What’s a hoarder?
It’s a person who saves a lot of things that might not make sense or have value to others.
Mom, are you a hoarder?
Way to hit me with a tough question, son! If I’m being honest, I am a hoarder. Before you jump to the conclusion that I’m ready for a reality TV show, and own 50 cats, or that my home endangers my safety or that of my children, let me explain. I have a lot of papers. I have saved awards, report cards, records, certificates and letters. I have saved notes, photos and postcards. At nearly 40 years old, my personal legacy is yet to be determined, but my personal paper trail is lengthy and spans 4 metal file cabinets, 8 scrapbooks and 1 Rubbermaid storage bin.
After we relocated and downsized a few years ago, I got rid of a lot of things. (Nearly 2 storage units full.) I still grapple with what is necessary versus worthy of tossing, selling or giving away. (I have used the rusty bed springs for 2 projects so far.) What I keep, most people might not value, or consider relevant or useful. But, most of the paper I’ve saved adds valuable insight to my genealogical work.
I don’t want to start a debate about the merits of digitizing records versus hard copies for your records. When it comes to genealogy, I think you should have both. Here’s why- Digital records, photos and files are easy to manipulate and share, but can be lost with a computer crash. To me, there is a romantic connection that I have with an actual piece of paper. It’s important to have a digital back up too. I have a lot of papers that most people will never care about. Yesterday, I was glad that I am a document/ paper hoarder.
I called my old elementary school yesterday. I wanted to know if they still had a permanent record or file for me, and what information it included. As I’ve researched gifted education for my boys, I wondered if I had IQ test results in a permanent file somewhere, or teacher observations about me as a child that would help me parent my sons better. The secretary at the elementary school said there was a school district archival building that saved things for 100 years.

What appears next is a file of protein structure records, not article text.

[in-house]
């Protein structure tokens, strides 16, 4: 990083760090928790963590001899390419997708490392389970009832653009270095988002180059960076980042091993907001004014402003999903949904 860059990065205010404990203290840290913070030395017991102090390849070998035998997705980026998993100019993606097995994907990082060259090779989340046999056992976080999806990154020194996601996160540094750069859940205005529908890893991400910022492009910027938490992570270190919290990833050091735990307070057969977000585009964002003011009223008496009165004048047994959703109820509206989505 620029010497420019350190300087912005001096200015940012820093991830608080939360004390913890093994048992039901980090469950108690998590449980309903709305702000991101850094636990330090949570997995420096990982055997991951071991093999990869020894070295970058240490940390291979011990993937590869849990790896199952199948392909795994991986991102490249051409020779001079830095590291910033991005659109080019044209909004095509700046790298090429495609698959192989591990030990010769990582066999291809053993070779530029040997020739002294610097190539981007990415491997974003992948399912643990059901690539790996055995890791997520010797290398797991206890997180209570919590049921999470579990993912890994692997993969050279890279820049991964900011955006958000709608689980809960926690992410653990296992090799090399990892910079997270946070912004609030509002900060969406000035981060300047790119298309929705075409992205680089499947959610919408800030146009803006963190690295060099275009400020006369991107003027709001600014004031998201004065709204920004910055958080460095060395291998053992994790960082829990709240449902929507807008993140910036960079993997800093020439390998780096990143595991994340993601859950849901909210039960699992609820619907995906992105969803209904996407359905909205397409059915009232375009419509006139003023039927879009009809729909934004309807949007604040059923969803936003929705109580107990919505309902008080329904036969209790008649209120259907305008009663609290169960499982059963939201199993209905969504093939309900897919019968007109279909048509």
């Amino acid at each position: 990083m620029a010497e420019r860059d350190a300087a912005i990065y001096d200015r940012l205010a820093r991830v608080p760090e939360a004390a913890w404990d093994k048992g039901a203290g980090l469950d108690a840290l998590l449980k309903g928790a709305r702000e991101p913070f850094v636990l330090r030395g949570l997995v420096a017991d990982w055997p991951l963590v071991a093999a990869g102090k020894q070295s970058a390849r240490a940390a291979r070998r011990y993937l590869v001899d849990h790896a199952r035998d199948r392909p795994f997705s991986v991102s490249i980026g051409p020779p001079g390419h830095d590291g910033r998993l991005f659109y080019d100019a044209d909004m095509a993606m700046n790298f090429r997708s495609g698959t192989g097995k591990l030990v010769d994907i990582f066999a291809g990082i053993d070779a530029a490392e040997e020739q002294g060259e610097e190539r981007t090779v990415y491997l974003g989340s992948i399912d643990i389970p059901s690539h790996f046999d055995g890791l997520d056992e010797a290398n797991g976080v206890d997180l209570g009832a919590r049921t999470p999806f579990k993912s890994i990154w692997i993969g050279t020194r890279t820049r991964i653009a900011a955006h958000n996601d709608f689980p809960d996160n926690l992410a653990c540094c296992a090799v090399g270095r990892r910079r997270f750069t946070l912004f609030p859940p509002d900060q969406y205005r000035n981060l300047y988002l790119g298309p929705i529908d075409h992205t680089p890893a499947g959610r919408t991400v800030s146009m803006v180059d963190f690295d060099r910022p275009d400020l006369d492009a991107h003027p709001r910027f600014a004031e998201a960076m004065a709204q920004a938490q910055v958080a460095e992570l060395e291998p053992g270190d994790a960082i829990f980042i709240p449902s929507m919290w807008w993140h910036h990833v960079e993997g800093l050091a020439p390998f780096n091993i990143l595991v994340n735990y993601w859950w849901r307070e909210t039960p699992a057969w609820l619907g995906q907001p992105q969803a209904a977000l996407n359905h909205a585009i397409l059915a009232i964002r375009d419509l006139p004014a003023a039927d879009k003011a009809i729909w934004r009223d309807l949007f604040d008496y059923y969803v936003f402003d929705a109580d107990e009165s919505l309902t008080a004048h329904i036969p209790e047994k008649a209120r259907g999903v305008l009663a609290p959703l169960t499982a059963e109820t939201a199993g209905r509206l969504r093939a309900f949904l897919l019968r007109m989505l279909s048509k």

My hope surged as I dialed the number and left a message. While on another call, the records department left a message informing me that the district only kept records for 3 years after a student graduated or transferred. There’s no permanent record. There’s no file with report cards and teacher’s comments about Jennifer’s enthusiastic participation in class discussions. There are no copies of gap-toothed grade school grins. It’s like it never happened except for my own memories and records I’ve kept. This really bothers me, and reminds me of my personal insignificance.
I doubt the general public will care about my report cards. My progeny might not either… unless it is one more thing that ties us together or adds insight to who I am. (mostly A / B student who loved to read and was “enthusiastic” as noted by nearly every elementary teacher in the comments section.)
People save what they see value in. They keep things to remember a person, an event, or a feeling. You might not have kept your report cards or every award or paper recognition someone ever gave you, but I am sure there is at least one collection in your dwelling. After you are gone, and there is only your box of stuff, what you chose to keep has no value to others unless you share the why you’ve saved something. People need to understand its significance to you.
Genealogy Jen’s Weekly challenge– Label it! Find something in your home with genealogical significance. Photograph it. Write down what you know about the item. (If you’re feeling super motivated, start a digital file and record several items. You can transfer the information and pictures to a digital photo book service, to share as a family history holiday gift.)
Good post. I like your idea at the end, and I agree everyone should keep both records. It’s sad to hear how many people’s records have been damaged by flooding and fire, so the more we can keep, the better.
Thanks Luanne! My goal is to post on Fridays so it’s more consistent for my readers. I know I do better with my research when I have a specific goal or task to focus on, and thought it would help others as well. Thanks for the feedback!
I could really identify with you. It would help if I could just take 15 minutes a day and do one thing, but I live a busy, scattered life and long for hours to organize. Maybe I’ll take your advice and go do one right now!
Wow, I have nothing from childhood, not even many photos (maybe 4-5), let alone school reports, certificates, etc. How cool you have so much. Yes, computers can crash and hard drives will fail, but there’s many places online to share with future generations, some free (like FamilySearch). With all the back-up servers, your personal paper trail can live forever…or as long as us humans continue in the digital age!
Three or four generations down the line, if that box of “stuff” survives, someone is going to open it up and go, “Ohhhhh! Look at this! This was great-grandma’s!” You’ll be alive to them in a way that transcends time.
Talk about disappearing without a trace — A couple of years after I graduated from high school, the property was sold & repurposed. I had left most of my paper momentos with my mother, since I moved around a bit. After she died, there was nothing left of mine, due to siblings who had trashed all my records while keeping theirs in my mother’s storage boxes.
Friends & Internet cousins are my true family members now…